"Every few months, the wiring came loose, and the little hooks holding them up just looked so terrible," she said. "I've replaced them with LEDs in nice, clean lines, and it looks much better now."
The flyer was for the City of Palo Alto Utilities' "Ugly Lighting" contest, which invited residents to send in pictures of their nightmare lighting. The winners earned rebates for EnergyStar(r)-certified LED lighting.
Chun was the runner-up who received a $100 rebate.
"The city utilities department has had different kinds of rebates for energy and water conservation for a long time now," said Joyce Kinnear, manager of City of Palo Alto Utilities marketing services. "The LED was a new one, and we held this event to call attention to it. Around 15 people sent in applications."
The department reached out to residents through a citywide mailing for this contest. Applicants were required to send in a photo of their current lighting situation, as well as write a letter explaining why it would be an improvement to upgrade. The idea was to offer incentives to discontinue the usage of inefficient incandescent or halogen lighting by Palo Alto residents.
"By offering a rebate like this, we were much more likely to pique people's excitement and interest in the matter," Kinnear said. "They are much more likely to get higher quality with LED lights, and they will save money on their electric bill by replacing their incandescent bulbs."
Roger Carpenter won a $400 rebate through the contest, and has been switching out his old canned lighting for LEDs.
"I've been wanting to replace a lot of the lighting in my house, and I've slowly been doing it," he said. "Even though the LED lumens is lower, it feels brighter. It uses much less wattage too."
Replacing outdated incandescent lights will reduce wattage and make a difference in the monthly electric bill, Kinnear said.
New regulations have banned the manufacturing of 100-watt incandescent bulbs since January 2012. The U.S. Department of Energy estimates that compliance with the new regulations will save consumers nationwide about $6 billion in energy costs by 2015.
The contest was judged by four members of the Palo Alto Utilities Services staff.
"The criteria was that they were replacing incandescent bulbs, the wattage of those bulbs, how old the bulbs were and how many of them were replaced," Kinnear said.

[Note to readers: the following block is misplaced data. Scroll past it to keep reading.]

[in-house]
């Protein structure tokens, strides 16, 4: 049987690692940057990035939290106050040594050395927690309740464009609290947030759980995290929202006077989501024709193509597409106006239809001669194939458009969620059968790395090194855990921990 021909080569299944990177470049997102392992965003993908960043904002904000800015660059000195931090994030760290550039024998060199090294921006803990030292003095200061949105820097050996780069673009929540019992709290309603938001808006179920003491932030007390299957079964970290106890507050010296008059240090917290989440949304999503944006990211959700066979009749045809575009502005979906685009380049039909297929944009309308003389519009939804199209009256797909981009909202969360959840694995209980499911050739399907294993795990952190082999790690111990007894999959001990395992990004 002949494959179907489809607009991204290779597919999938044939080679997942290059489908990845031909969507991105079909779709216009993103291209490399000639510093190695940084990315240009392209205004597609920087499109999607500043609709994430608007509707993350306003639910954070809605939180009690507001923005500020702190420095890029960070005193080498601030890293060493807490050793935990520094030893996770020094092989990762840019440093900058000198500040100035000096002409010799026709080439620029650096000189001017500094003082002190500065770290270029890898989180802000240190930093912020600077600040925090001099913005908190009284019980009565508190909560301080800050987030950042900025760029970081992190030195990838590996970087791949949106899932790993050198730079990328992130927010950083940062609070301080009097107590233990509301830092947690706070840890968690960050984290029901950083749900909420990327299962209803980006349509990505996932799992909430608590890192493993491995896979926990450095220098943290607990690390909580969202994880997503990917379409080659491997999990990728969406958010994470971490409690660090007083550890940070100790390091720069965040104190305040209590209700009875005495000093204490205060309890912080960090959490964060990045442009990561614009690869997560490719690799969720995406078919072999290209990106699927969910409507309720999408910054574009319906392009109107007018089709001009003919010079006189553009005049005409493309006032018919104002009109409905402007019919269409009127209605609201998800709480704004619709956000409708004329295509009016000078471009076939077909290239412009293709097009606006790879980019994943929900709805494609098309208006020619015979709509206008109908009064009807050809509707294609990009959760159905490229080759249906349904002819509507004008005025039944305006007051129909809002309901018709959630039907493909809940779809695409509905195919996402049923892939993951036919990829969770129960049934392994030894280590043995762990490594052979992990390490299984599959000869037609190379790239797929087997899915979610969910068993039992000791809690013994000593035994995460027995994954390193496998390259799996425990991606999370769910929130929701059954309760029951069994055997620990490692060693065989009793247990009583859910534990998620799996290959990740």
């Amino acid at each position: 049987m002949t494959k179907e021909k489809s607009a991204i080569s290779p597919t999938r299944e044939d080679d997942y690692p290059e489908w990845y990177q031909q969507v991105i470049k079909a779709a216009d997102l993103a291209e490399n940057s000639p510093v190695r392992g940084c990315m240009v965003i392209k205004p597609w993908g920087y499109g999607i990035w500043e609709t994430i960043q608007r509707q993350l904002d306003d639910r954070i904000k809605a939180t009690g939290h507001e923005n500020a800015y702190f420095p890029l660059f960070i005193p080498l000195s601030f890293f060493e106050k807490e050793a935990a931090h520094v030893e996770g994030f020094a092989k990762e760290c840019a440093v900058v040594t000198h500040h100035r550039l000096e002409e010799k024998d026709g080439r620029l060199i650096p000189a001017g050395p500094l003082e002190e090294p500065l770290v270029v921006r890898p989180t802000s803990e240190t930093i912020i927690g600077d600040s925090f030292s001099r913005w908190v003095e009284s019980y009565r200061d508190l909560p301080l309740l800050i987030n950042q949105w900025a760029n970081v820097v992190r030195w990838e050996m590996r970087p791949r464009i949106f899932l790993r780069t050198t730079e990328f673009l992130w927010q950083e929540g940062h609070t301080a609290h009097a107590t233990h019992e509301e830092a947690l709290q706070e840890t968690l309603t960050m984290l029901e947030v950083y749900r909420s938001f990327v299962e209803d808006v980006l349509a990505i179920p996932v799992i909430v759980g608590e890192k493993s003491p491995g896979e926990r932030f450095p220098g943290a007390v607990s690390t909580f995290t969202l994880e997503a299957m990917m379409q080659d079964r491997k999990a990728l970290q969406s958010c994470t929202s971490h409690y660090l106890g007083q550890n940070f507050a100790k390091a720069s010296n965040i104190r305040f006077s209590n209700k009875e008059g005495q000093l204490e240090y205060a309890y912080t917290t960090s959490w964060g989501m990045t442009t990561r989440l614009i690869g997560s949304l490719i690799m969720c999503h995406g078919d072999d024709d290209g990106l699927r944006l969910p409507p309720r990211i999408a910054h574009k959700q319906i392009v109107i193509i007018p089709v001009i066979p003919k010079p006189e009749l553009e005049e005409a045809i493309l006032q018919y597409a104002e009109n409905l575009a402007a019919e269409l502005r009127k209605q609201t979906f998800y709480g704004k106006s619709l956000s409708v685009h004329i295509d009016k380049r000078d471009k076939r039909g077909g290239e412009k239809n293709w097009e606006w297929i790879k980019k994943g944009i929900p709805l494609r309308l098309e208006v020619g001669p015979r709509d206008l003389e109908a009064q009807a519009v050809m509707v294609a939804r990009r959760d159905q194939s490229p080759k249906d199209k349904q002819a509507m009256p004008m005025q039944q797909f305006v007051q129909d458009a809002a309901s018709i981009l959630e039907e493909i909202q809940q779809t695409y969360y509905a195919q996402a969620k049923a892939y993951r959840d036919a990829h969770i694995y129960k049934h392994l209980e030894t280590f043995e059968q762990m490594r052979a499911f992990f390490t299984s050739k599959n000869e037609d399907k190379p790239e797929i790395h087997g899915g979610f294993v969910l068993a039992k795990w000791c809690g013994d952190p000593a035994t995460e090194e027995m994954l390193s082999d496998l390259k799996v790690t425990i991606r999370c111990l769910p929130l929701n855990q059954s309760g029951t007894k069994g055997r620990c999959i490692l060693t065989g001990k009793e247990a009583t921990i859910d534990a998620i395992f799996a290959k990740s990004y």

Palo Alto utilities often sends out suggestions for additional ways citizens can cut down on their energy use, beginning with reducing time spent in the shower to conserve water.
Rebates of varying amounts are also available for the purchase of EnergyStar(r)-approved appliances, which can use up to 50 percent less water and energy than industry-standard models.
After replacing an old appliance, the city then offers $35 rebates for those who recycle their old refrigerators, washing machines and dishwashers — as well as reductions in their utility bill.
Adding insulation around the home can cut costs related to heating or cooling systems as well.
Pool pumps can be replaced with more efficient models that will utilize less energy.
"People have definitely been cutting down the amount of electricity they use on a per customer basis," Kinnear said. "Despite the increase in population and business use, the aggregate use in the city has not increased."
Palo Alto Utilities set goals of reducing electricity usage by 7 percent and natural-gas usage by 5.5 percent over a 10-year period. They are currently on target to achieving both these goals, Kinnear said.
The department continues to have third-party companies evaluate and verify savings from the rebate programs. The actual savings rate found in these evaluations continues to be close to the savings rates estimated by Palo Alto utilities, she said.
The city constantly encourages residents to transition towards a more sustainable environment through dozens of these rebates and educational programs. A full list of rebates can be found at: www.cityofpaloalto.org/smartenergy.
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